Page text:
Thomas Jefferson letter, found in attic, reveals his passion for his country
A rare letter written by Thomas Jefferson has come up for sale. In the letter, a retired Jefferson lambastes the British for their failings, and praises American virtues, in the last days of the War of 1812.
A historically significant letter written by Thomas Jefferson surfaced right where one family least expected it – in a box in the attic of their Southern home. While the letter has been published before, both online and in the "Papers of Thomas Jefferson: Retirement Series," the original version is now up for sale to the general public for the first time.
Mr. Jefferson’s letter, penned on St. Valentine’s Day in 1815, was addressed to then US ambassador to France, William Crawford, in response to an earlier letter. The letter, written in the final days of the War of 1812, offers a glimpse into the mindset of the famous president in his twilight years.
With the War of 1812 drawing to a close, Jefferson shared his opinions of American virtue and the British system with Crawford.
“Although he was retired at the time he wrote the letter, there’s a self congratulatory tone to it,” says to James Alexander Dun, professor of history at Princeton University. Dr. Dun told The Christian Science Monitor by phone that the perseverance of the United States throughout the war, and the small success it enjoyed during the war, likely served as a vindication of Jefferson’s ideas and his faith in the United States.
The War of 1812 ended in a stalemate, and is little more than a vague memory from high school history classes for many in the United States today. But at the time, the ability of the United States to hold its own in an international conflict boosted nationalism and led to an “era of good feeling” about the American form of government.
“There was no clear winner, but the war effort helped bind Americans together, strengthening a sense of national unity and providing more support for federal power,” writes Annette Gordon-Reed, Jefferson expert and co-author with Peter Onuf of “Most Blessed of Patriarchs: Thomas Jefferson and the Empire of Imagination," in an email to The Christian Science Monitor.
"We owe to their past follies and wrong the incalculable advantage of being made independent of them,” wrote Jefferson of the British in the letter.
After the close of the American Revolution, Britain decided to maintain its territorial interests in North America, arming native Americans in an effort to prevent American expansion to the west.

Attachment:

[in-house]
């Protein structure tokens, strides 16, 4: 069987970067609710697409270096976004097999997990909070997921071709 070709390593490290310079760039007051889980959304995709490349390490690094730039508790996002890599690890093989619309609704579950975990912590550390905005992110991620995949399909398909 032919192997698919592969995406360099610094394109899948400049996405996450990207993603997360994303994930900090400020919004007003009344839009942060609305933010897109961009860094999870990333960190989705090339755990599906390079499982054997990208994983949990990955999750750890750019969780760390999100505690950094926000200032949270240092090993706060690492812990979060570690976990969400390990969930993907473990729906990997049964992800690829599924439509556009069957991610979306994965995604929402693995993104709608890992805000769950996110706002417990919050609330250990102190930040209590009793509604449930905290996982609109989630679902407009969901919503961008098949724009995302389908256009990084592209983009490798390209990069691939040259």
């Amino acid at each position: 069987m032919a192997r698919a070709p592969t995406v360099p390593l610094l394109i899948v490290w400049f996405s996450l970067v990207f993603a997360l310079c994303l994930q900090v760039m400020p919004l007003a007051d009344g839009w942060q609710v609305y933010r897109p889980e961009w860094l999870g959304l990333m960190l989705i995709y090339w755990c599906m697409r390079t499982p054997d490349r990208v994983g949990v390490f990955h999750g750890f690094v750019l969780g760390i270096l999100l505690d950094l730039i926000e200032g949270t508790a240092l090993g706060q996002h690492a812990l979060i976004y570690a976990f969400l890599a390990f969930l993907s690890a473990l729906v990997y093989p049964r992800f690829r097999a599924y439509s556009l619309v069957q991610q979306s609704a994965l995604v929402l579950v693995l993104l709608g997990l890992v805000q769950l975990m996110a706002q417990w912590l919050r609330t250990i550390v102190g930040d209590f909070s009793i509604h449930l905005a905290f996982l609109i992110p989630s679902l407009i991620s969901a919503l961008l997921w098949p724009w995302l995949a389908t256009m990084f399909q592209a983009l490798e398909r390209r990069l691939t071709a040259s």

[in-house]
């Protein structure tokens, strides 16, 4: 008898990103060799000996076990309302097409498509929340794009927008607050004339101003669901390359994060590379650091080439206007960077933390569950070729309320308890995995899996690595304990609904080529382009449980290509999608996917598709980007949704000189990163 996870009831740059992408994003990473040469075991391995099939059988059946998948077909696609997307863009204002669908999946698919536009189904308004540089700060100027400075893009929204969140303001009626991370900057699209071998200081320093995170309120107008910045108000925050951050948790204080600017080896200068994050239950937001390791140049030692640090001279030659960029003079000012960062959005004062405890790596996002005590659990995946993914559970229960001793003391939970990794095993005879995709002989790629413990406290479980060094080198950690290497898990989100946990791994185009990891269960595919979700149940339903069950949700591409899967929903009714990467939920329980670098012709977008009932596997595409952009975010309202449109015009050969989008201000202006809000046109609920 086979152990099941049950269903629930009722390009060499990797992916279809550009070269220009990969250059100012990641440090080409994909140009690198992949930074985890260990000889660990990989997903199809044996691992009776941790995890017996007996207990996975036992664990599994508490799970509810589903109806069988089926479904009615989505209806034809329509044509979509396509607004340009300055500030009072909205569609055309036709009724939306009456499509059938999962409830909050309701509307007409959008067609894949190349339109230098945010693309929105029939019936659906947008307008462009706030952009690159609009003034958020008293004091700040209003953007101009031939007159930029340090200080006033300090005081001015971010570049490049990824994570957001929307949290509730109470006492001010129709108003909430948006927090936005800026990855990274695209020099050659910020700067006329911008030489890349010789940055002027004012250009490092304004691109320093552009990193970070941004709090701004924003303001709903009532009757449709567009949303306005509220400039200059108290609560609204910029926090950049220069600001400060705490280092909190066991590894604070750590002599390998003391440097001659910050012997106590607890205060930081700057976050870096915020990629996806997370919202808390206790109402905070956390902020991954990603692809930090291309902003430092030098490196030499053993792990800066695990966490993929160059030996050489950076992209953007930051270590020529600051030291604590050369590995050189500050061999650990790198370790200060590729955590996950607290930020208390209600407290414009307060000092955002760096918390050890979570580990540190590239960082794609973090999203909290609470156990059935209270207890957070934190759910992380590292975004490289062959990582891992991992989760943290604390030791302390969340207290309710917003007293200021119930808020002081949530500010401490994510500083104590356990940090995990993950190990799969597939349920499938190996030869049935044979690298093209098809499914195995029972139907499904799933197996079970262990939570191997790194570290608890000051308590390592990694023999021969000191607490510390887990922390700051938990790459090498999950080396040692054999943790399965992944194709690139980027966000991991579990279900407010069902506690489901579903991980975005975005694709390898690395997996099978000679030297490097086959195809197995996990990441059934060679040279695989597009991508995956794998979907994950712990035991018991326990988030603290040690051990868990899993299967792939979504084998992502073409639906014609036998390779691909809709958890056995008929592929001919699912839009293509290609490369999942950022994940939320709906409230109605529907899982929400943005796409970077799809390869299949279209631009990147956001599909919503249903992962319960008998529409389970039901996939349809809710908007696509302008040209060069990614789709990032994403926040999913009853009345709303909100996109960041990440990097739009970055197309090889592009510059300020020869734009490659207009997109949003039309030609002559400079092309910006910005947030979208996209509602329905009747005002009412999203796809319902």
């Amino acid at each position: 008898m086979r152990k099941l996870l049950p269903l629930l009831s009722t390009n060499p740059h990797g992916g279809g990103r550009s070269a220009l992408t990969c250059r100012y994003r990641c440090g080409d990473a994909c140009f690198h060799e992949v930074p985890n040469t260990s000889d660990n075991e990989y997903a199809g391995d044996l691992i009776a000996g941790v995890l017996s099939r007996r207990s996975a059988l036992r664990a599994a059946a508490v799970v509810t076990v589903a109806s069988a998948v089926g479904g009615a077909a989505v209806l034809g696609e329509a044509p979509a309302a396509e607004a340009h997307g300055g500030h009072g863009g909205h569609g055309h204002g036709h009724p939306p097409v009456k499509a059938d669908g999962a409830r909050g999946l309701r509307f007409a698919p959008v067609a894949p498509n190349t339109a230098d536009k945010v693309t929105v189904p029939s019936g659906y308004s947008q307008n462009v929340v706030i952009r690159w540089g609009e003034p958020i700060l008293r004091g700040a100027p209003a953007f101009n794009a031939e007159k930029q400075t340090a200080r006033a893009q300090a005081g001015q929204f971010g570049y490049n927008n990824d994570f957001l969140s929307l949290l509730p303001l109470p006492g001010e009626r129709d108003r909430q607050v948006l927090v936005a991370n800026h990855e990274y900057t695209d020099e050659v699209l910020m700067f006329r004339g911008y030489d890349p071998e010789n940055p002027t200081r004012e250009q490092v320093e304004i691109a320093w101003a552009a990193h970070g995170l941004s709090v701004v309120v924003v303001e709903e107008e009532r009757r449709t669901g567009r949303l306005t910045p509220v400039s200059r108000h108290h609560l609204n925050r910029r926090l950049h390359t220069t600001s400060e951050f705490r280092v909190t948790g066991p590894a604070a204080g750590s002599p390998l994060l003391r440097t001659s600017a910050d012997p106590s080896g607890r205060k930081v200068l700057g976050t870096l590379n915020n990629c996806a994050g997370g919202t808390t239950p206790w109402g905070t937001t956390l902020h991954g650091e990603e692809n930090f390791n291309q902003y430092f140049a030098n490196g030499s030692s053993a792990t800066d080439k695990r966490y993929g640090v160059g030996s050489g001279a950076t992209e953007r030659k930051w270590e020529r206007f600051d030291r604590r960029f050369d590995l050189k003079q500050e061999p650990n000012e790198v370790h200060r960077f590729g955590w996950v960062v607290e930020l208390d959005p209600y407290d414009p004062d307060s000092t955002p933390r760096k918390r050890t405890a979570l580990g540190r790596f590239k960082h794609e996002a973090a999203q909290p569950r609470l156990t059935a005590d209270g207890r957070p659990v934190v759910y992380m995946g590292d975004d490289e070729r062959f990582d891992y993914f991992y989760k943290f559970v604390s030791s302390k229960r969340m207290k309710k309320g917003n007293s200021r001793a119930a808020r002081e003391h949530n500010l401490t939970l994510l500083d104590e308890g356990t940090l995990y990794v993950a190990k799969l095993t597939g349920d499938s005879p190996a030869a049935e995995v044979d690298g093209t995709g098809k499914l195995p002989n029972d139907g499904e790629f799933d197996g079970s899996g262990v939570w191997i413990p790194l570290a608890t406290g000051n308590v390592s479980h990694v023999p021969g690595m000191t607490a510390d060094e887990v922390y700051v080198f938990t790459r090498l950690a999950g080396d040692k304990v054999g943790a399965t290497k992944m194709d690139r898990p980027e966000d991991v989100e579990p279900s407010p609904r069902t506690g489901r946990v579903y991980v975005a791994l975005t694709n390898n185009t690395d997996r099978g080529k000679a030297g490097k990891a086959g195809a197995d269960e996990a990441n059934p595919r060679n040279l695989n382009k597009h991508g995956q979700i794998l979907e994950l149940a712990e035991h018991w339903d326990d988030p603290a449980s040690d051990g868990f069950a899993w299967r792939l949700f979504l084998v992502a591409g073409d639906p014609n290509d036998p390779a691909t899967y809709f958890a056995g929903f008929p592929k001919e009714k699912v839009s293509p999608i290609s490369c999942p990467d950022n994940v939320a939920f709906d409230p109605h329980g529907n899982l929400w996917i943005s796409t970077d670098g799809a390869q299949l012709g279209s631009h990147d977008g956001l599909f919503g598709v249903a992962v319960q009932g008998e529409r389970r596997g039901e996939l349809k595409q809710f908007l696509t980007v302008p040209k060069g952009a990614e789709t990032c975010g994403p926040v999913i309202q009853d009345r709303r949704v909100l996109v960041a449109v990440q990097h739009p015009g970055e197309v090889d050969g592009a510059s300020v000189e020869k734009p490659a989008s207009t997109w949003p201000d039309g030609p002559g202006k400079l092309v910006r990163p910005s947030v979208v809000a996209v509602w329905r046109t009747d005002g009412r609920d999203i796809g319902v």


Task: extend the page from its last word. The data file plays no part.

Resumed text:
“The War of 1812 was a continuation of the American Revolution with the same combatants going at it again – British Americans, Native Americans, and enslaved blacks who wanted freedom,” says Dr. Gordon-Reed.
After years of seized shipping vessels and forced impressments of American sailors for service on British ships, then President James Madison sought and won a declaration of war on Britain from Congress. Despite strong opposition from certain factions within the country – namely New Englanders who had little to gain from the war and the remains of the Federalist party – the United States and Britain fought for several years, both on the high seas and on United States territory.
Peace was finally declared on February 18, 1815, just four days after this letter was written. Although Jefferson was retired at the time, he was “very much still involved in working with fellow members of the Republican party,” says Dun.
Crawford, the letter’s recipient, was one such Republican.
One thing in particular is clear for readers – the utter loathing Jefferson held for Britain.
“Once he grew disillusioned with the British Empire and became a revolutionary,” writes Gordon-Reed, “he never looked back. He had no nostalgia for the British system at all. He came to hate it in the way that a person who once loved someone or something can come to hate it.”
Dun echoed Gordon-Reed, saying that this letter is a reminder of the passion of the Founding Fathers. In this instance, he says, Jefferson’s passionate hatred for the British is on display.
“People might be interested in this letter,” says Dun, “because it is always interesting to hear Jefferson and other Founding Fathers utter ardent opinions.”
Thomas Jefferson was a particularly inspired correspondent, who took letter writing so seriously that he kept a detailed ledger of his correspondence and its recipients.
Although most letters like this one are donated to private collections, a historical document dealer known as the Raab Collection listed Jefferson’s letter for sale on the Fourth of July, 240 years after the United States formally adopted another Jefferson text, the Declaration of Independence.